Kampala, 09 August 2012 (PlusNews) - HIV activists have called on the Ugandan government to urgently address the rollout of paediatric HIV treatment; just 26 percent of children who need the life-prolonging antiretroviral (ARV) drugs have access to them, compared to 55 percent of adults."The 26,000 children who are on ART [antiretroviral treatment] is a very small number. Our stand is very clear. We need everybody, including children who are eligible for ART, to be enrolled on treatment," said Stella Kentutsi, executive director of the National Forum of People Living with HIV/AIDS Networks in Uganda (NAFOPHANU).
"Healthcare workers need to be trained, supervised, and provided with tools to ensure that HIV-exposed or infected children are identified and enrolled into treatment and care," she told IRIN/PlusNews.
According to the Ministry of Health, between 20,000 and 24,000 children are infected with HIV each year.
A severe shortage of trained health workers - just 56 percent of posts in the public sector are filled - and an overall poor quality public health sector are partly responsible for the low number of children on ARVs.
"It's true that the number of children on ART in Uganda is low, and one of our concerns... [is that] we have some challenges in personnel in the country," Christine Ondoa, Uganda's Health Minister, told IRIN/PlusNews.
A shortage of paediatric formulations means children often access ARVs only when they are older and at a more advanced immunological stage. Retention in ART programmes is low, especially in rural areas, where follow-up is often inadequate. In some areas, particularly Karamoja in the northeast, many children suffer from a lack of proper nutrition, which affects their ability to take the drugs.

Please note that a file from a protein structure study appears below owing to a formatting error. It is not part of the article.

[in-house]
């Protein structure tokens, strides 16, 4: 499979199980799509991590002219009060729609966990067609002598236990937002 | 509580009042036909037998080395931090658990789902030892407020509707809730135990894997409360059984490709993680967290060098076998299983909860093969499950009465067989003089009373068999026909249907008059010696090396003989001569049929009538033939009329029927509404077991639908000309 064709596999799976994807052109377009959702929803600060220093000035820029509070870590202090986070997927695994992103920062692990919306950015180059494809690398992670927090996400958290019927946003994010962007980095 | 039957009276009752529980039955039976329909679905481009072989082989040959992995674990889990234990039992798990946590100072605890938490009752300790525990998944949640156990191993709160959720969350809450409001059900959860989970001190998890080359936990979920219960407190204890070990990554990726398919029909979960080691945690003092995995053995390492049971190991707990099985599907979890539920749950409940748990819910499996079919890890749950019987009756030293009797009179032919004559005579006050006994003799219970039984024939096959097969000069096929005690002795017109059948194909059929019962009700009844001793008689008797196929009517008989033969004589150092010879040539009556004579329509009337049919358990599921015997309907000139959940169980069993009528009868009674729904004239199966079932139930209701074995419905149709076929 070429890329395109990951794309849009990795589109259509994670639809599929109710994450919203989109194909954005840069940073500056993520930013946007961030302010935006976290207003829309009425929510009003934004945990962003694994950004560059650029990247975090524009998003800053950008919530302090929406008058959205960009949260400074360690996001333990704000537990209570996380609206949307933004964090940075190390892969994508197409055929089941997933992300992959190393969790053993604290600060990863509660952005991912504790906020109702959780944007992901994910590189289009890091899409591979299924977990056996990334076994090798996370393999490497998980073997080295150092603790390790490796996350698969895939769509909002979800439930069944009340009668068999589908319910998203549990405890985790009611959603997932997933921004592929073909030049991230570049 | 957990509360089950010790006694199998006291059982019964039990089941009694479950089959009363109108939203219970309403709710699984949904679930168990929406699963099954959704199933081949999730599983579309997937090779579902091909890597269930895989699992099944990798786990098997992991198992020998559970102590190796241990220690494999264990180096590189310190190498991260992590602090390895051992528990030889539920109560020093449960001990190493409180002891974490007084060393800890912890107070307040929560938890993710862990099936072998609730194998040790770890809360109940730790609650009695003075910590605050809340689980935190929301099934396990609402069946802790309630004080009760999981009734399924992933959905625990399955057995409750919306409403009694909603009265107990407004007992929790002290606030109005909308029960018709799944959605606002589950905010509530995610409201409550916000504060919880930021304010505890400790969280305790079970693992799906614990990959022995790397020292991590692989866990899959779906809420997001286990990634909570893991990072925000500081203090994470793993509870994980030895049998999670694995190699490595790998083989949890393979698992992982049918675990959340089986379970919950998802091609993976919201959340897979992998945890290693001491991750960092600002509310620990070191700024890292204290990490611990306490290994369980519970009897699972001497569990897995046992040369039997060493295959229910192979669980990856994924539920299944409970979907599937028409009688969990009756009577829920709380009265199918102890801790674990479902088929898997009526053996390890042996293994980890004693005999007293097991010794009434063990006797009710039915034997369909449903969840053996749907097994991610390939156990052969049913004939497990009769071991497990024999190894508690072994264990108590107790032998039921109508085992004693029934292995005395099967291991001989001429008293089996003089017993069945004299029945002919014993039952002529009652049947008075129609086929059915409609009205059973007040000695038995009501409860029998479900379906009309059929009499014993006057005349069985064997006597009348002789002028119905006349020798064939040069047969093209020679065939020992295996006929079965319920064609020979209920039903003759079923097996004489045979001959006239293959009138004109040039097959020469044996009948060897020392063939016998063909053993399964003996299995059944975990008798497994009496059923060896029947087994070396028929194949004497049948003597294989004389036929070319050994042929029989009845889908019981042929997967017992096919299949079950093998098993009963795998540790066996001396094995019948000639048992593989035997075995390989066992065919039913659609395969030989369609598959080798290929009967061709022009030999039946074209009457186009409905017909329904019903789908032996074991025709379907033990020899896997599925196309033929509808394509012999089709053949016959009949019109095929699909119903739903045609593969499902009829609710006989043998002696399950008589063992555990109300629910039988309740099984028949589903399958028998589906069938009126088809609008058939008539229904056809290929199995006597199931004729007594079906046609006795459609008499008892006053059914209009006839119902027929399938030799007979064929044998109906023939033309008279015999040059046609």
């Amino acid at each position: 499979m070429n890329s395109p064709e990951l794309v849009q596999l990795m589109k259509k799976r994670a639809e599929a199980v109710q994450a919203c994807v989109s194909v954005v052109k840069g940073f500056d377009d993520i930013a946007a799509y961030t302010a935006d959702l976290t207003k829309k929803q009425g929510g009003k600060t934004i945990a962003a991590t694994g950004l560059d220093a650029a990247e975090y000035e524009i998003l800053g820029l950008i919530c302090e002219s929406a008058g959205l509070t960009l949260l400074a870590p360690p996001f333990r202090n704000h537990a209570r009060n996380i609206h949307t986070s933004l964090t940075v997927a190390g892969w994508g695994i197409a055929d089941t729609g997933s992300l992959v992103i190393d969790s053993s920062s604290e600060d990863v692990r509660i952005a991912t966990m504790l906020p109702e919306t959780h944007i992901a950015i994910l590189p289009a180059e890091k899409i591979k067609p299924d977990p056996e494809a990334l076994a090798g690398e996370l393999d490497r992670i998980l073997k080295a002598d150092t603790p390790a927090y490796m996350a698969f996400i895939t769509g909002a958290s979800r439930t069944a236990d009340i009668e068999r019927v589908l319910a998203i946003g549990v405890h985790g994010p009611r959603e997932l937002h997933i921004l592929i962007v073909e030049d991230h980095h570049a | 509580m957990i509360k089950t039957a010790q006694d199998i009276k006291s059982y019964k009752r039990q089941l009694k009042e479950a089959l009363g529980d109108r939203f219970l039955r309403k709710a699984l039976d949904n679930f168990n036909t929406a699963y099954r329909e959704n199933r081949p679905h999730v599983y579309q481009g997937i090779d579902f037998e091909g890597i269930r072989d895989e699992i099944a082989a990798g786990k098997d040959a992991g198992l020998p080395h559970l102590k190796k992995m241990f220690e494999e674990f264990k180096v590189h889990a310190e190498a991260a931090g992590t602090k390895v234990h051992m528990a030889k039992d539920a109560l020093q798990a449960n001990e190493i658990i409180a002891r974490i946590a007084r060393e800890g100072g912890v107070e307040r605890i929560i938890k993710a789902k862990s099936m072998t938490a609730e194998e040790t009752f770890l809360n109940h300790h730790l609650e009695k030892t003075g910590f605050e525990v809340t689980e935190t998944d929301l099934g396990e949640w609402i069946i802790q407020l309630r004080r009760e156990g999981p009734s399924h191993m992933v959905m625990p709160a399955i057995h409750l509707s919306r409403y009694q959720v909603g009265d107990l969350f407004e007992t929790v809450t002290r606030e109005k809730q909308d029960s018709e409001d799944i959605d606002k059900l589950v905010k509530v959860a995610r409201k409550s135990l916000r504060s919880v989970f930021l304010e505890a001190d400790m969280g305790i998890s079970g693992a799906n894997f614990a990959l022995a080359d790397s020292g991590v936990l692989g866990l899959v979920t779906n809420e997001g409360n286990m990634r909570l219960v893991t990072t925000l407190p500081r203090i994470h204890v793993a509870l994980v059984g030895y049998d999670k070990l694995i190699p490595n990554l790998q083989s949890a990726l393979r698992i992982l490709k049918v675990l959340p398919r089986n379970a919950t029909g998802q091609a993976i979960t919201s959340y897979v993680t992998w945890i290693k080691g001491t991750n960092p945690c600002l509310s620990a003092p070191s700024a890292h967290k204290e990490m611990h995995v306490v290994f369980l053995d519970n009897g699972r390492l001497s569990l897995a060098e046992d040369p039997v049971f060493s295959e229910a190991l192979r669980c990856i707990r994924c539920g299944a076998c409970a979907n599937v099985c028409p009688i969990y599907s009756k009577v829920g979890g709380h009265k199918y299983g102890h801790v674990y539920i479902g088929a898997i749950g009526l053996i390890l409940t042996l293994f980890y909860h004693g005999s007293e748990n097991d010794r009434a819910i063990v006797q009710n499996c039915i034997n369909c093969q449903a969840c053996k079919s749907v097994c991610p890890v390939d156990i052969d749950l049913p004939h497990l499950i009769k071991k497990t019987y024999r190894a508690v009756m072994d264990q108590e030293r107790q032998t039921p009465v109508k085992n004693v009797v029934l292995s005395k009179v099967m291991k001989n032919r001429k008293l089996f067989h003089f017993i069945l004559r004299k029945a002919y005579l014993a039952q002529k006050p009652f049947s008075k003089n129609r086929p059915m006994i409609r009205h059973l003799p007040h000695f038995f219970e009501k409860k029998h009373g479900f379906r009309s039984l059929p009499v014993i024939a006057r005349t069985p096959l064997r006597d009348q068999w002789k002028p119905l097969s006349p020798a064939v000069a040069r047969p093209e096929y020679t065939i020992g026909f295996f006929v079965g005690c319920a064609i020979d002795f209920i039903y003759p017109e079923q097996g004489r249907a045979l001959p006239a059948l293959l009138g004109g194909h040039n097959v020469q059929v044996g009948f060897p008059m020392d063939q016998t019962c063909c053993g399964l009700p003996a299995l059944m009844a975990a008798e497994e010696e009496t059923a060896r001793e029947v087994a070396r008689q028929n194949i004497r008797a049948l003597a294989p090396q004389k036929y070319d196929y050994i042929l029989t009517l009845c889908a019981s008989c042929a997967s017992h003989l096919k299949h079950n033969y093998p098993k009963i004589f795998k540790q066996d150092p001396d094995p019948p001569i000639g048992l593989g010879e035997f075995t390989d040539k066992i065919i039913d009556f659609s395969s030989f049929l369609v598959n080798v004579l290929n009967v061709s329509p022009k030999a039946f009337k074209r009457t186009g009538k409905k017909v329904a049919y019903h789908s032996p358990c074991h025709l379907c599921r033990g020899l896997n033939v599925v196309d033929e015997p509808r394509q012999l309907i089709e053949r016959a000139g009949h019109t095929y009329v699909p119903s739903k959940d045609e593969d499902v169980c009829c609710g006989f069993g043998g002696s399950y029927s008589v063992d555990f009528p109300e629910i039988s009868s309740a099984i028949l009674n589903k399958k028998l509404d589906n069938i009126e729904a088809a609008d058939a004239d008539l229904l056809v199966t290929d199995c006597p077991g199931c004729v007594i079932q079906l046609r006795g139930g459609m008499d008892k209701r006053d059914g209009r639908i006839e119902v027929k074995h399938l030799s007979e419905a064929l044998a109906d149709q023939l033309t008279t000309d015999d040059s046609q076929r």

"It is critical that government accredits more health facilities that will be able to offer paediatric ART services, especially in the rural areas, including new districts that may not have the required environment," said Paul Mayende, public relations coordinator for the Baylor (College of Medicine) International Paediatric AIDS Initiative, which runs a clinical centre of excellence for children in the capital, Kampala.
"The government, given the resources, can designate a 'Futures Fund' to specifically cater for the ART needs of children," he pointed out.
Esther Joan Kilande, administrative and programmes assistant at the Action Group for Health, Human Rights and HIV/AIDS (AGHA) Uganda, pointed out that "We shall not realize any major change in accessibility, affordability, availability and acceptability of ARVs for HIV-positive children if problems like inadequate training of clinicians... lack of standardized protocol dissemination, lack of follow-up [persist]. Health system problems such as inadequate supply of drugs due to high prices, lack of transport, inadequate supply of clinicians, lack of clinics in rural areas for case-finding, need to be addressed."
Ondoa said as part of efforts to scale up the number of children accessing ART services, the government was training more health workers, accrediting more health facilities to provide paediatric health services, and had procured more ARVs.
Activists have expressed concern about the government's ability to meet these commitments, given that just 8 percent of the national budget is spent on health - far below the 15 percent commitment made by African governments at the African Union Summit in Abuja in 2001.
"The government should focus on securing the financial resources needed to facilitate country-level scale-up of paediatric ART, prevention of mother-to-child transmission of HIV, and maternal treatment programmes," said an official of The AIDS Support Organization, who preferred anonymity.
"We should also focus on... including nutrition services, and integrate child and family services with other health services in order to improve survival rates and health outcomes for children, positive mothers and their families."